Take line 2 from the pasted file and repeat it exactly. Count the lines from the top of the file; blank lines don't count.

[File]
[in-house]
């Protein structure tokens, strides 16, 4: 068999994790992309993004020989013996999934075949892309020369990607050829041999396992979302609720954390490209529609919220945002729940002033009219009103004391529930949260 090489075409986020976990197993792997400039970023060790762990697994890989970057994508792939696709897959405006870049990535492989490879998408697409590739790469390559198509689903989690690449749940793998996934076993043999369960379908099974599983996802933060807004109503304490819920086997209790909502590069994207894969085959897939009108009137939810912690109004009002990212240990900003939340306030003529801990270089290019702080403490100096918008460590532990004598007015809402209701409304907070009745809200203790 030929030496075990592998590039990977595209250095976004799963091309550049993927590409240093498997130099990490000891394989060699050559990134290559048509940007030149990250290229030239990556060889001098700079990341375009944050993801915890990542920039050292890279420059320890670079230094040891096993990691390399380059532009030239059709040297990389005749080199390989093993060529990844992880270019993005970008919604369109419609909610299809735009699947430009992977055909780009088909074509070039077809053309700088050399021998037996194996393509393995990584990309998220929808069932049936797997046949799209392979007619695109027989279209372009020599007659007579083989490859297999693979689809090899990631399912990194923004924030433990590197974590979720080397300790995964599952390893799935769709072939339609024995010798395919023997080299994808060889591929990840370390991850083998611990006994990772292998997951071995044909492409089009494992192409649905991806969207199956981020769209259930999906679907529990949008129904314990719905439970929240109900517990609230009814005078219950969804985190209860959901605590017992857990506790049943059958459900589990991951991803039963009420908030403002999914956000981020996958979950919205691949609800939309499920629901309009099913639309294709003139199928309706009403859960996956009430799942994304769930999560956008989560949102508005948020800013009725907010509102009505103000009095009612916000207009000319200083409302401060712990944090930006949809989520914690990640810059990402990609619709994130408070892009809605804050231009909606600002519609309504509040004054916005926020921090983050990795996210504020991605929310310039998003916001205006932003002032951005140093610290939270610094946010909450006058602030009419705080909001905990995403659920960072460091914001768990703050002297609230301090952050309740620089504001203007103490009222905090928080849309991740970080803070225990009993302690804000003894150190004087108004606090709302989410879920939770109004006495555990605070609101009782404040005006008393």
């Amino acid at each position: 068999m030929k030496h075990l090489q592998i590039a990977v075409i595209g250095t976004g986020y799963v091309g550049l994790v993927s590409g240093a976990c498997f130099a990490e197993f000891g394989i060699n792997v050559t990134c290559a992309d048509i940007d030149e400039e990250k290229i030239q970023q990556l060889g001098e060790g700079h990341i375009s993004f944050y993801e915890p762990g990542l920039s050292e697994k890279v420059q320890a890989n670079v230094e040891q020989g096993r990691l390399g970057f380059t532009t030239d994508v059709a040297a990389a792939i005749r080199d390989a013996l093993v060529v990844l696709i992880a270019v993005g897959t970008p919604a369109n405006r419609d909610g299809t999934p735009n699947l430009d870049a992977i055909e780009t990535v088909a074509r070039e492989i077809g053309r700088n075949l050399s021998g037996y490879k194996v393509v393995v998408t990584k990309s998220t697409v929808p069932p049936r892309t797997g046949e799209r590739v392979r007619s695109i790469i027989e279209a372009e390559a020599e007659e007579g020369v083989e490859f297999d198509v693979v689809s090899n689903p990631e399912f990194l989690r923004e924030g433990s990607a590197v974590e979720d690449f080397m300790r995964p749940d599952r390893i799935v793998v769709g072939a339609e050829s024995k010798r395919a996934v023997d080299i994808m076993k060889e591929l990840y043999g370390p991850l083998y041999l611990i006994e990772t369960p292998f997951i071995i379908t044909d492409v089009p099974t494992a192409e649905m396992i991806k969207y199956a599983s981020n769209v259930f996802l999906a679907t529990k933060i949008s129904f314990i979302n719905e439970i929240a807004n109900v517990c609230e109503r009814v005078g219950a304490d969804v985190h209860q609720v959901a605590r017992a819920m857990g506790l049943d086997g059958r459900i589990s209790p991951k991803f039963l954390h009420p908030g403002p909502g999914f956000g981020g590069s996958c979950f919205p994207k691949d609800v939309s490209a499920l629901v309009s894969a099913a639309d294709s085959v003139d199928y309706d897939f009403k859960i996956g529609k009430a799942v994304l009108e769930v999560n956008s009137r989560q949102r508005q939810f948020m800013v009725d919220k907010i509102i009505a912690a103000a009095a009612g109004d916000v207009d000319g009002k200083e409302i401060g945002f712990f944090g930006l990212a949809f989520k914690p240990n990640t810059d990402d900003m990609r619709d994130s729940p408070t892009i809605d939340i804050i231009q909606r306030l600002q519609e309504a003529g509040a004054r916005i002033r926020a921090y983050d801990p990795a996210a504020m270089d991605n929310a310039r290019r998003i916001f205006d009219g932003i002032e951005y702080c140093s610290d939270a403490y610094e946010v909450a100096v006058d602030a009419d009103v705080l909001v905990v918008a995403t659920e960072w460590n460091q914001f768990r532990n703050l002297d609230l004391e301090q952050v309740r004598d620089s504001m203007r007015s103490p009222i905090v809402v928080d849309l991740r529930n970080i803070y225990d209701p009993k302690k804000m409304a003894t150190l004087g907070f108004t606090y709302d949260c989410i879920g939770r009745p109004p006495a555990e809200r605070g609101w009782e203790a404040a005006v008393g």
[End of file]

């Protein structure tokens, strides 16, 4: 068999994790992309993004020989013996999934075949892309020369990607050829041999396992979302609720954390490209529609919220945002729940002033009219009103004391529930949260 090489075409986020976990197993792997400039970023060790762990697994890989970057994508792939696709897959405006870049990535492989490879998408697409590739790469390559198509689903989690690449749940793998996934076993043999369960379908099974599983996802933060807004109503304490819920086997209790909502590069994207894969085959897939009108009137939810912690109004009002990212240990900003939340306030003529801990270089290019702080403490100096918008460590532990004598007015809402209701409304907070009745809200203790 030929030496075990592998590039990977595209250095976004799963091309550049993927590409240093498997130099990490000891394989060699050559990134290559048509940007030149990250290229030239990556060889001098700079990341375009944050993801915890990542920039050292890279420059320890670079230094040891096993990691390399380059532009030239059709040297990389005749080199390989093993060529990844992880270019993005970008919604369109419609909610299809735009699947430009992977055909780009088909074509070039077809053309700088050399021998037996194996393509393995990584990309998220929808069932049936797997046949799209392979007619695109027989279209372009020599007659007579083989490859297999693979689809090899990631399912990194923004924030433990590197974590979720080397300790995964599952390893799935769709072939339609024995010798395919023997080299994808060889591929990840370390991850083998611990006994990772292998997951071995044909492409089009494992192409649905991806969207199956981020769209259930999906679907529990949008129904314990719905439970929240109900517990609230009814005078219950969804985190209860959901605590017992857990506790049943059958459900589990991951991803039963009420908030403002999914956000981020996958979950919205691949609800939309499920629901309009099913639309294709003139199928309706009403859960996956009430799942994304769930999560956008989560949102508005948020800013009725907010509102009505103000009095009612916000207009000319200083409302401060712990944090930006949809989520914690990640810059990402990609619709994130408070892009809605804050231009909606600002519609309504509040004054916005926020921090983050990795996210504020991605929310310039998003916001205006932003002032951005140093610290939270610094946010909450006058602030009419705080909001905990995403659920960072460091914001768990703050002297609230301090952050309740620089504001203007103490009222905090928080849309991740970080803070225990009993302690804000003894150190004087108004606090709302989410879920939770109004006495555990605070609101009782404040005006008393």